Tuesday, July 12, 2011

The Cherry on Top of a Historic Building

I've been thinking about chimneys.  Maybe it's all the talk of Christmas in July (Santa Claus, you know) or maybe it's because we've got some whimpy little chimneys on our project house.  There are 2 chimneys and it looks like every room had a coal stove, but no fireplaces, so there was no need for more than a narrow passage for the smoke.  The chimney that ends in the kitchen is propped on 2x4s and didn't even reach to the basement.  Since there's no real reason to keep these chimneys and they aren't what you'd call an architectural feature, we're going to tear them down when the roof is redone.  

On our own house, we had the two chimneys rebuilt and lined so that we could use one for the boiler exhaust and possibly gas logs in the shallow fireplace one day.  The other chimney appears to never have been used (it had no soot or penetrations) and seems like it's only there to provide some symmetry to the American Four Square.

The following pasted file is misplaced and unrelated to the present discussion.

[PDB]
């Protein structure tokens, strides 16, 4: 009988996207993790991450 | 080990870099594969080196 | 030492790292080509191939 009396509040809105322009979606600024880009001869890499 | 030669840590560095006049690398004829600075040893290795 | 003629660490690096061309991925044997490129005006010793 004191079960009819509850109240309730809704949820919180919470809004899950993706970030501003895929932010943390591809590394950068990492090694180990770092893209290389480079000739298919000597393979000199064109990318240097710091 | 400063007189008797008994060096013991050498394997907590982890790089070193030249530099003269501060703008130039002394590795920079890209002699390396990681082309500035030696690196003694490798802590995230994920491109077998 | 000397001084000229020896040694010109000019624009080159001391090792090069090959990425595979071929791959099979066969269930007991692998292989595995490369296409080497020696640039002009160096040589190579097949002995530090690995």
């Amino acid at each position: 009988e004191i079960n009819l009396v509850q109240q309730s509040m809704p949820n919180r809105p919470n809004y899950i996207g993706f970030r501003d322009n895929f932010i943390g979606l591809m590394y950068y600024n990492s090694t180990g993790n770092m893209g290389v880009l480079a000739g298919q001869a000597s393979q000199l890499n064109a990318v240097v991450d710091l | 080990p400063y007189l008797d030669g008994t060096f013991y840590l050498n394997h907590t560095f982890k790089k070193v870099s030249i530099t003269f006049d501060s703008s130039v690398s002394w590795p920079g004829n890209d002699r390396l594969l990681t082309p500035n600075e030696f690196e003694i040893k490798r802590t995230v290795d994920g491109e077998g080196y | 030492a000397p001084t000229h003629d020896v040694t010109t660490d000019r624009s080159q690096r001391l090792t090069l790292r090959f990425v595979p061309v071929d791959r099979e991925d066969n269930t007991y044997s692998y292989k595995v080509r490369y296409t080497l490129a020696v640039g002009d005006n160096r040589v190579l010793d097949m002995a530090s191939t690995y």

Back in the day, chimneys were just one area that masons were able to show their skill and pride in their work.  There are gorgeous examples throughout the country that are most definitely architectural features that help to define the historic character of their buildings.  Check out some great examples below and don't forget to look up!

Bacon's Castle, Surry, VA

Shirley Plantation, Charles City, VA

Westover, Charles City, VA

Smithfield Plantation, Blacksburg, VA

Frontier Culture Museum, Staunton, VA

Falling Water, Mill Run, PA



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